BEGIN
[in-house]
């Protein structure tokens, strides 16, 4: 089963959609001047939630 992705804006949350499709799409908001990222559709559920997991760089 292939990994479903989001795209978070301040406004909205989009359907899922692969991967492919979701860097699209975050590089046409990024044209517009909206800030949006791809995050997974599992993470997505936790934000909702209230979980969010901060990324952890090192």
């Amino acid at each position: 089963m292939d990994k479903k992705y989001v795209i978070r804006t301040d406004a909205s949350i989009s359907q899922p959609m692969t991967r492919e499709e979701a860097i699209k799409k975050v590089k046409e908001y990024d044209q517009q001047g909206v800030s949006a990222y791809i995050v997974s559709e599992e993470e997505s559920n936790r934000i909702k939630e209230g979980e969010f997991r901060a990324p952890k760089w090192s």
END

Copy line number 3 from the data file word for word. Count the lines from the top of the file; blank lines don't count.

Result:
């Amino acid at each position: 089963m292939d990994k479903k992705y989001v795209i978070r804006t301040d406004a909205s949350i989009s359907q899922p959609m692969t991967r492919e499709e979701a860097i699209k799409k975050v590089k046409e908001y990024d044209q517009q001047g909206v800030s949006a990222y791809i995050v997974s559709e599992e993470e997505s559920n936790r934000i909702k939630e209230g979980e969010f997991r901060a990324p952890k760089w090192s």